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Can Gays Against Guns Break the American Gun Industrial Complex?

Yesterday's die-in, held in New York outside investment firm BlackRock, Inc., proved that radical queer activism is still kicking.

Members of Gays Against Guns stage a die-in at the offices of BlackRock, Inc. in New York City. Photo by John Grauwiler

The true motives behind the Pulse nightclub tragedy this June likely died with the shooter. It's human nature to seek causality in the face of senseless violence, but speculative reasons that he chose a popular gay nightclub on a Latin dance night to murder 49 people—that he was a closeted gay man, that he had been spurned by a former lover—remain in question. There's evidence that the shooter may have been self-radicalized and wanted America to stop bombing Iraq and Syria, but facts beyond that remain hazy.


One remains: Had the shooter been unable to purchase the assault weapons and thousands of rounds of ammunition he used, the massacre may never have happened. And that's all that Gays Against Guns (GAG), a nationwide activist movement founded within days of the tragedy, needed to know to set its past two months of activism into motion. The New York chapter of the nascent but now nationwide movement has staged a half-dozen protests, including yesterday's die-in at BlackRock, Inc., an investment firm with holdings in several gun manufacturers.

Journalist Tim Murphy, GAG's media coordinator, told VICE the organization takes inspiration from Larry Kramer's ACT UP, the "rude, rash, and paranoid" activist group that pioneered some of the most visible messaging and events to emerge from the gay-liberation movement in the 1980s and 90s. Yesterday afternoon, after the group decamped from its Blackrock event, he spoke to the group's goals, next steps, and the nature of protest in 2016.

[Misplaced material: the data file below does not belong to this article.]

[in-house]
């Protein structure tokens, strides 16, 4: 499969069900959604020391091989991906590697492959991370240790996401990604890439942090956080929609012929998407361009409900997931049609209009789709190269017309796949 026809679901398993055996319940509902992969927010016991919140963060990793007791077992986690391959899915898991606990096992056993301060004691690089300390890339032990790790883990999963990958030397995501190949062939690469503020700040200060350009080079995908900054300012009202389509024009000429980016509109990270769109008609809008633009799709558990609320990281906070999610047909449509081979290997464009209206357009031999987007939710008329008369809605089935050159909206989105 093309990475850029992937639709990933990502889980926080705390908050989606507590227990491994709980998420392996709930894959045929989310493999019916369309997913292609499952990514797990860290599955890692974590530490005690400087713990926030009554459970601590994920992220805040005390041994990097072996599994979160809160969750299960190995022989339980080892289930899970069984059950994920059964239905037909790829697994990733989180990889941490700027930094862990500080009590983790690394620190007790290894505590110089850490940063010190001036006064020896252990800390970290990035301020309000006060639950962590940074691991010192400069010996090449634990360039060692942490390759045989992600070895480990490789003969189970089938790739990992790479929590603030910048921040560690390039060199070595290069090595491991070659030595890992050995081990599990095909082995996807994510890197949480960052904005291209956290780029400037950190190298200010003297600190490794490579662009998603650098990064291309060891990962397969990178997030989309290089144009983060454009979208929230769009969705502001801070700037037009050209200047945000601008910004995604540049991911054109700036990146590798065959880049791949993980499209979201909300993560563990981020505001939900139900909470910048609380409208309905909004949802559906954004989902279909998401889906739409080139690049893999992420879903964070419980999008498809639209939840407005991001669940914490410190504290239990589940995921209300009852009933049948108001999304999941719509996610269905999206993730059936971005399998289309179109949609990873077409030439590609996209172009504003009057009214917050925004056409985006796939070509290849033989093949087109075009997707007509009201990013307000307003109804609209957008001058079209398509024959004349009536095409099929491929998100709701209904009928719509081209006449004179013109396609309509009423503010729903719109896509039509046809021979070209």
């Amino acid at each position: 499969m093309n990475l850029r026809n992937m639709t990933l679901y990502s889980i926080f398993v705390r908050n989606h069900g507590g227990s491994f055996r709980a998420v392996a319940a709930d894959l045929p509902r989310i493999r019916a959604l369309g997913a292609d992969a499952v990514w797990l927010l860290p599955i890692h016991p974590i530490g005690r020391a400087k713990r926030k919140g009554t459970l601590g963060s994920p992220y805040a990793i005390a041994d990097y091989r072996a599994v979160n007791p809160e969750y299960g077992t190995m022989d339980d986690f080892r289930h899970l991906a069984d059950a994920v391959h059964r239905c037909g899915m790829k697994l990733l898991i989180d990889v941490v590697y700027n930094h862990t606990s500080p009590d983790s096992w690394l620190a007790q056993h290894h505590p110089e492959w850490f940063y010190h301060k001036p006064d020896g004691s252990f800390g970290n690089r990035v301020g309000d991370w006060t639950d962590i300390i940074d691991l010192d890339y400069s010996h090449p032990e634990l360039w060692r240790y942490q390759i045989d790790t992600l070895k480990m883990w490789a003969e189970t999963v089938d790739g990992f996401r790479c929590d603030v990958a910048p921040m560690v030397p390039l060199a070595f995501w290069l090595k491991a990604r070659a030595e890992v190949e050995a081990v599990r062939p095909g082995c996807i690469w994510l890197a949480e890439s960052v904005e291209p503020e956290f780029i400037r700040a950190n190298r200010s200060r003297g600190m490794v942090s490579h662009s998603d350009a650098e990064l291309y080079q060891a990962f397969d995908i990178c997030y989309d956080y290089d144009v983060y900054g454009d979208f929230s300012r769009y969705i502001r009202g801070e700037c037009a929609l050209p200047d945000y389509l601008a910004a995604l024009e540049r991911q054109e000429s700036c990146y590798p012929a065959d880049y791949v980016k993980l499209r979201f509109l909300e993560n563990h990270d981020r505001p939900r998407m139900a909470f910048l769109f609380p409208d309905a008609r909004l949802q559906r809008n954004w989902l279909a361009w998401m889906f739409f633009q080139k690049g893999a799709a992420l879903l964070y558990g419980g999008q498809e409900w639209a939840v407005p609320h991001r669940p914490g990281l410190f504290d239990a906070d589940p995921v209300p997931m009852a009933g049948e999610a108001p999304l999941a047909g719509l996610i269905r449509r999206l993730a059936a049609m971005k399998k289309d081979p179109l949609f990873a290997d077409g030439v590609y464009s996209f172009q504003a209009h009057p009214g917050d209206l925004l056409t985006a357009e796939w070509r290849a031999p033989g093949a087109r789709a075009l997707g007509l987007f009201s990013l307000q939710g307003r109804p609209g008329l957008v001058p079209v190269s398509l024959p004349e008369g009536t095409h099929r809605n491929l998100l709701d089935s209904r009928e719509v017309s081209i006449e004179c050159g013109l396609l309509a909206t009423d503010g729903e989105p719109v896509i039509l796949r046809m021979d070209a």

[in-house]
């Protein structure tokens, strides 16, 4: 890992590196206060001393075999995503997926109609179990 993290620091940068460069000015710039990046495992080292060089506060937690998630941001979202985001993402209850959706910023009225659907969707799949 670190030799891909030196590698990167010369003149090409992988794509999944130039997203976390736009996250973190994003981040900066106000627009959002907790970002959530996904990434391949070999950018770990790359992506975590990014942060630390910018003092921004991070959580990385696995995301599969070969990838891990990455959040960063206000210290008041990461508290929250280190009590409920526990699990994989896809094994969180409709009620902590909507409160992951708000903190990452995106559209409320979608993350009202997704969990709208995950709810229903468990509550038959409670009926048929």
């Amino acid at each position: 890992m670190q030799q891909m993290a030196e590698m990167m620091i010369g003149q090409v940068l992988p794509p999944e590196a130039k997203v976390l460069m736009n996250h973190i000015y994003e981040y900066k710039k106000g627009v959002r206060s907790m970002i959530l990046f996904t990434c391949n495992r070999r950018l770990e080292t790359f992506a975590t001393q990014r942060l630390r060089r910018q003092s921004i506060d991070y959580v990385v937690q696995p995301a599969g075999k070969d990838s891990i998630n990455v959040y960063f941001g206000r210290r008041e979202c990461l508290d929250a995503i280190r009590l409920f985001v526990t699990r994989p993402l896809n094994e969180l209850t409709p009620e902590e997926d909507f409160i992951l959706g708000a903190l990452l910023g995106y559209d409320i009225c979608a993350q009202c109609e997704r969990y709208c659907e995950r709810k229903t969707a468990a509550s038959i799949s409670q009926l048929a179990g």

Note: Interview has been condensed and edited for clarity.

VICE: Why BlackRock?
Tim Murphy: It's the first of a series of protests going deeper into what we call the gun business's chain of death. The NRA and congresspeople get a lot of attention from anti-gun groups, but gun manufacturers—and the companies that invest in them—don't.

What's venal about investors like BlackRock is that they've said in annual reports that gun manufacturing is a growing market. After every mass shooting, the NRA stokes a run on gun sales, these companies buy more stock—it's a disgusting, amoral cycle. The NRA gets paid to be the industry's public whipping boy, but you have to chase it all the way back. That's why we took it to BlackRock. It's a bland corporate entity that prides itself on its A+ rating from the Human Rights Campaign and donates to candidates like Hillary Clinton. They have this gloss of progressivism, and we showed up today to say you're not a friend of the LGBTQ community or progressive if you're profiting off death stocks.


What progress has GAG seen since it was founded two months ago?
We've established full chapters in Jersey, DC, LA, Massachusetts, and we have baby chapters in Atlanta, San Francisco, Dallas, and Omaha. We've also formed partnerships with preexisting gun-violence-prevention groups like the Brady Campaign, Everytown, New Yorkers Against Gun Violence, and Ceasefire USA, wonderful people who have worked really hard through devastating losses, such as when no new legislation could get passed after Sandy Hook.